Fred Ezeh, Abuja World Health Organisation (WHO) Representative and Head of Mission in Nigeria, Dr Wondi Alemu, has allayed fears of a possible Ebola outbreak in Nigeria. Ebola resurfaced recently in Democratic Republic of Congo (DRC), and its continued spread has attracted the attention of WHO. Alemu told journalists over the weekend that the Federal…
By Remi Oluwoye and Ifunanya Duru
For Oluwafunmilayo Ibukunoluwa Ajayi, popularly known as Funmi Sax, blowing the saxophone is more than a passion, it’s life. In fact, Funmi comes across as one of the few female saxophonists Nigeria has produced.
Inspired by legendary Kenny G, Funmi has to her credit an album entitled, Grace. In this interview, she reveals why she chose to play saxophone among several other instruments. She also talks about her relationship. Enjoy it.
Tell us briefly about yourself
I am Oluwafunmilayo Ibukunoluwa Ajayi but my stage name is Funmi Sax. I went to Emmanuel Primary School, Lagos. After that, I attended Ojota Secondary School but finished in Ojodu Grammar School. I have OND from Lagos State Polytechnic. I also attended MUSON School of Music for two years. I am a level seven-graded and certified saxophonist. Now, I’m doing my BSC in Music at University of Lagos.
What prompted you to play saxophone and not other instrument?
What prompted me was Kenny G’s music. I really love Kenny G’s music. He plays saxophone and whenever he plays the instrument, it touches my heart. Saxophone is a soul instrument and I am kind of an emotional person. Saxophone can make someone to be emotional. When you listen to the right tone and the right sound, it makes you emotional. That is what made me fall in love with saxophone.
When actually did you start playing saxophone?
I started learning how to play saxophone 15 years ago but I started going for shows 12 years ago.
As a woman, how do you get the energy to play the wind instrument?
My energy is in-built (laughs) because it’s the Holy Spirit that gives me. It is not easy; some people say I play the instrument like it is a toy. I have the grace to do what I am doing because God made it easy for me.
If you were not playing saxophone what other instrument would you be playing?
I will be playing drums because that’s what I started with. I still play the drums occasionally but for the fun of it, not professionally.
What was your parents’ reaction to your chosen career?
I am happy because my parents never disagreed with my chosen career. It was like a prophet had already told them that this girl was going to do something different because I am the only one doing music in my family of six.
When not playing saxophone, what do you do?
I just relax (laughs). I relax mostly on Mondays because my weekends are always occupied with shows and events. Everyone needs sleep, but when not sleeping, I watch movies or take ice cream. I attend parties most times not to perform but to have fun.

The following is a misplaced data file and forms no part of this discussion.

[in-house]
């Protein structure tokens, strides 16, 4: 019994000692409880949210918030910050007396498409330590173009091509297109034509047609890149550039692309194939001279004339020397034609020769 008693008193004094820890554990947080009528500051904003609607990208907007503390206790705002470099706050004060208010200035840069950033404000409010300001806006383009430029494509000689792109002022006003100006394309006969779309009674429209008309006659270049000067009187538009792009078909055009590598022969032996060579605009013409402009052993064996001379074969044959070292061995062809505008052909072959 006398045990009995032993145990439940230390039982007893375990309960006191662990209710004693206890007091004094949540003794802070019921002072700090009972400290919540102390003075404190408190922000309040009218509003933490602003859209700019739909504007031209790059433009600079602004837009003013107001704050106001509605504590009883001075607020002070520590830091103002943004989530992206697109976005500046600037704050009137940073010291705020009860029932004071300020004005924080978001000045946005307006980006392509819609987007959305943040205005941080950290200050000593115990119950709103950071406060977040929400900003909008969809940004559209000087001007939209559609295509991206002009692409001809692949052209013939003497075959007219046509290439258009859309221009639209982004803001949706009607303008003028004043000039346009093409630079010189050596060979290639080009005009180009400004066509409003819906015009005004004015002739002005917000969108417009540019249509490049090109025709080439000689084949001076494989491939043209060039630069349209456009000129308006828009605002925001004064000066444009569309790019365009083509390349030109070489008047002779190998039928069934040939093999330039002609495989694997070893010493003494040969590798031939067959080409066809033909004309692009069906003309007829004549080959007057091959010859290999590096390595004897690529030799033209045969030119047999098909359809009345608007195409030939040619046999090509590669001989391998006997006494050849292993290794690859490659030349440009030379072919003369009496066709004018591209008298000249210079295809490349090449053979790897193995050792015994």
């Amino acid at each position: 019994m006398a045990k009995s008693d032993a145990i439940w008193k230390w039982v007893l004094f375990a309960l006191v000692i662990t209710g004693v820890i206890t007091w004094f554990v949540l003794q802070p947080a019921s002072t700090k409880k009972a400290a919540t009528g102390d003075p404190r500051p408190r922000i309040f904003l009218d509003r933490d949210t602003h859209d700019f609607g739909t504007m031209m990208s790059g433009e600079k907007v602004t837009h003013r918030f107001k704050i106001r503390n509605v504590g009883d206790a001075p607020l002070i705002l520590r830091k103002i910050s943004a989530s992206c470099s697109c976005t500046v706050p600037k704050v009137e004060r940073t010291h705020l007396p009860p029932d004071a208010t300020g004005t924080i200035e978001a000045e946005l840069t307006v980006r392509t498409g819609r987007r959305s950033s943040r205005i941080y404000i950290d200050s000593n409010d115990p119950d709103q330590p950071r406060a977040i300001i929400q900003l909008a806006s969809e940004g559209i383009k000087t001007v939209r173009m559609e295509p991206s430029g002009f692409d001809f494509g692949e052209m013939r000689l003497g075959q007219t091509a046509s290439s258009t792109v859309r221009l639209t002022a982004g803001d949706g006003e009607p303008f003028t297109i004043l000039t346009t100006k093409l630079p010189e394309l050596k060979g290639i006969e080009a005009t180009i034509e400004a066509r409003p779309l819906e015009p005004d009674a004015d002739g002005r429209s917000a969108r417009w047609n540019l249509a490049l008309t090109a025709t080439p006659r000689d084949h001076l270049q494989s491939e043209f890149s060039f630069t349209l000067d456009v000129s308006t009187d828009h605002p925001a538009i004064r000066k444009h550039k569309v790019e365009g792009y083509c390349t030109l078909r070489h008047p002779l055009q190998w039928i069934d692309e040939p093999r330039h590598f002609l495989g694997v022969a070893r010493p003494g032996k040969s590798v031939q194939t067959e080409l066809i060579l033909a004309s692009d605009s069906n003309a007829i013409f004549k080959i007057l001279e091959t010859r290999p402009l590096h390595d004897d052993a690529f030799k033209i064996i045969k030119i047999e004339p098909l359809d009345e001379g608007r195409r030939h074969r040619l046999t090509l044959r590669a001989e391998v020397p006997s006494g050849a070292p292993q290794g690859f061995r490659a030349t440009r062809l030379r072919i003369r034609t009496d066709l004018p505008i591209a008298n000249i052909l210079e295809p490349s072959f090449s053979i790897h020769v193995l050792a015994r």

Aside music, what else do you do?
I have a small-scale business; I sell musical instruments like saxophone etc.
What inspires you in life?
What inspires me is when people give testimonies of what God has done for them through my music. It makes me feel that I’m not just blowing noise and that God is with me when I play.
Are you currently in any relationship?
Is your partner comfortable with your musical career?
He is very comfortable with my musical career and he’s also supportive. I don’t regret having him as my partner.
Is your partner also in the music industry?
He is not in the music industry but he is in love with music.
Can you do a comparison between secular and gospel music?
They are both music. One is spirit filled and the other is by flesh. When you hear gospel music, you can weigh the spirit behind it, but secular music is different from gospel music.
What special event do you have coming up?
Yes, my annual concert is coming up in December but I will unveil it publicly next month. I am inviting everyone including The Sun newspaper to come and enjoy God’s presence.
Do you plan having collaboration with any artiste at the event?
Yes, I am looking forward to collaborating with Frank Edwards and Nathaniel Bassey. I am planning to have collaboration with some other gospel artistes during my concert in December.
Where do you see your musical career in the next five years?
In the next five years, my musical career will get better. Where I am now is not where I was five years ago, it has gotten better. Five years ago, I was not having international invitations but now I have international invitations to minster. So, definitely in the next five years, I will not be where I am now and by God’s grace I will be getting global invitations.
What advice do you have for those looking up to you?
My advice for those who look up to me is that they should be consistent because I can play other instruments and also sing but I was consistent on saxophone. If I was only singing, I might not be where I am today, so stick to what God wants you to do and focus on it. You can even be greater than Funmi Sax. Hold unto God and He will direct you.